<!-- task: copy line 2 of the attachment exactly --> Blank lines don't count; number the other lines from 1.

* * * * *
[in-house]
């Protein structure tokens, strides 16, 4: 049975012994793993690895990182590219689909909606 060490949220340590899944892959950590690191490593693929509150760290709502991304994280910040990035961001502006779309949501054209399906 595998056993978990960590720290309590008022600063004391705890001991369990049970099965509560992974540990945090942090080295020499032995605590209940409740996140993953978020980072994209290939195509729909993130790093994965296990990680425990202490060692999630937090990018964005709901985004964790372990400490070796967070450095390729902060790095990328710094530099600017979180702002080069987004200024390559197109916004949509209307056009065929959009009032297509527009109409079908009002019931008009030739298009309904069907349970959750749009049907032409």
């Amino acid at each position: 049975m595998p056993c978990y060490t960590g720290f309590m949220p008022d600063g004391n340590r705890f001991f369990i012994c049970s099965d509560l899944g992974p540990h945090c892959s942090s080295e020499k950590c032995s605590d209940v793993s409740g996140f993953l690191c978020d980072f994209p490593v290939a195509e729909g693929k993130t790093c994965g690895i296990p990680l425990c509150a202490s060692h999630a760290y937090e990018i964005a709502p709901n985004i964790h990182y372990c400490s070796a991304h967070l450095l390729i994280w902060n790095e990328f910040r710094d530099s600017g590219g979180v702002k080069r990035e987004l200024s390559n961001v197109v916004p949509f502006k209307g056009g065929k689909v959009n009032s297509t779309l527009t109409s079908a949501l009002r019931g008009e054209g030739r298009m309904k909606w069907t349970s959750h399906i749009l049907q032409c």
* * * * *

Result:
């Protein structure tokens, strides 16, 4: 049975012994793993690895990182590219689909909606 060490949220340590899944892959950590690191490593693929509150760290709502991304994280910040990035961001502006779309949501054209399906 595998056993978990960590720290309590008022600063004391705890001991369990049970099965509560992974540990945090942090080295020499032995605590209940409740996140993953978020980072994209290939195509729909993130790093994965296990990680425990202490060692999630937090990018964005709901985004964790372990400490070796967070450095390729902060790095990328710094530099600017979180702002080069987004200024390559197109916004949509209307056009065929959009009032297509527009109409079908009002019931008009030739298009309904069907349970959750749009049907032409």